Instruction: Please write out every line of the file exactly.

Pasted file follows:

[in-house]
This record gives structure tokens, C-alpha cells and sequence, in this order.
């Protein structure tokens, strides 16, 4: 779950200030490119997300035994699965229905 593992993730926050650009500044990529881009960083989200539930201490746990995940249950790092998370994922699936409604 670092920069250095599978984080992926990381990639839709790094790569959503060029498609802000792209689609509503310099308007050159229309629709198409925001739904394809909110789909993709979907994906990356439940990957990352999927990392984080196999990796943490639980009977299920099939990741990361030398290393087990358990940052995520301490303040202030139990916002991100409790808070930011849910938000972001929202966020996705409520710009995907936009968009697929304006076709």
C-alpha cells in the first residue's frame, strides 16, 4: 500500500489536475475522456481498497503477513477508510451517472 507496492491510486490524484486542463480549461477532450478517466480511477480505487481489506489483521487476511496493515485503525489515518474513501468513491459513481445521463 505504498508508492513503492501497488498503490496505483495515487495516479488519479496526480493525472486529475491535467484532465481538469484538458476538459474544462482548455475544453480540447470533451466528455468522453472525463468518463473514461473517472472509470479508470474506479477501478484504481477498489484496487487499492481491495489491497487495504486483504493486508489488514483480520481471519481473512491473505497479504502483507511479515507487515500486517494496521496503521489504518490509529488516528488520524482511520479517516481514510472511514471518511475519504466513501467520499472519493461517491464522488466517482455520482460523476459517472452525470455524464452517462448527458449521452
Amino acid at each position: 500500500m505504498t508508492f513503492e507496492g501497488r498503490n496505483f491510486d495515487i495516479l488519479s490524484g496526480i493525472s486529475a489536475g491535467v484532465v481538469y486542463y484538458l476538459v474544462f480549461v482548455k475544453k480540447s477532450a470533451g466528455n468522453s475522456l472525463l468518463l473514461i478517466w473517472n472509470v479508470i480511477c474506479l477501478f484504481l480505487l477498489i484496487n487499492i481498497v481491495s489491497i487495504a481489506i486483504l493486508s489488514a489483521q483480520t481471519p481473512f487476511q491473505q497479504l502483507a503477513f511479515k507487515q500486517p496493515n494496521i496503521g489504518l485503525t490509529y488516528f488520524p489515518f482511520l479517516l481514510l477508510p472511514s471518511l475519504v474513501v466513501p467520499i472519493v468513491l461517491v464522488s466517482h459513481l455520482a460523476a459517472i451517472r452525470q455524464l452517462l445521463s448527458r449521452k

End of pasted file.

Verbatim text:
[in-house]
This record gives structure tokens, C-alpha cells and sequence, in this order.
């Protein structure tokens, strides 16, 4: 779950200030490119997300035994699965229905 593992993730926050650009500044990529881009960083989200539930201490746990995940249950790092998370994922699936409604 670092920069250095599978984080992926990381990639839709790094790569959503060029498609802000792209689609509503310099308007050159229309629709198409925001739904394809909110789909993709979907994906990356439940990957990352999927990392984080196999990796943490639980009977299920099939990741990361030398290393087990358990940052995520301490303040202030139990916002991100409790808070930011849910938000972001929202966020996705409520710009995907936009968009697929304006076709």
C-alpha cells in the first residue's frame, strides 16, 4: 500500500489536475475522456481498497503477513477508510451517472 507496492491510486490524484486542463480549461477532450478517466480511477480505487481489506489483521487476511496493515485503525489515518474513501468513491459513481445521463 505504498508508492513503492501497488498503490496505483495515487495516479488519479496526480493525472486529475491535467484532465481538469484538458476538459474544462482548455475544453480540447470533451466528455468522453472525463468518463473514461473517472472509470479508470474506479477501478484504481477498489484496487487499492481491495489491497487495504486483504493486508489488514483480520481471519481473512491473505497479504502483507511479515507487515500486517494496521496503521489504518490509529488516528488520524482511520479517516481514510472511514471518511475519504466513501467520499472519493461517491464522488466517482455520482460523476459517472452525470455524464452517462448527458449521452
Amino acid at each position: 500500500m505504498t508508492f513503492e507496492g501497488r498503490n496505483f491510486d495515487i495516479l488519479s490524484g496526480i493525472s486529475a489536475g491535467v484532465v481538469y486542463y484538458l476538459v474544462f480549461v482548455k475544453k480540447s477532450a470533451g466528455n468522453s475522456l472525463l468518463l473514461i478517466w473517472n472509470v479508470i480511477c474506479l477501478f484504481l480505487l477498489i484496487n487499492i481498497v481491495s489491497i487495504a481489506i486483504l493486508s489488514a489483521q483480520t481471519p481473512f487476511q491473505q497479504l502483507a503477513f511479515k507487515q500486517p496493515n494496521i496503521g489504518l485503525t490509529y488516528f488520524p489515518f482511520l479517516l481514510l477508510p472511514s471518511l475519504v474513501v466513501p467520499i472519493v468513491l461517491v464522488s466517482h459513481l455520482a460523476a459517472i451517472r452525470q455524464l452517462l445521463s448527458r449521452k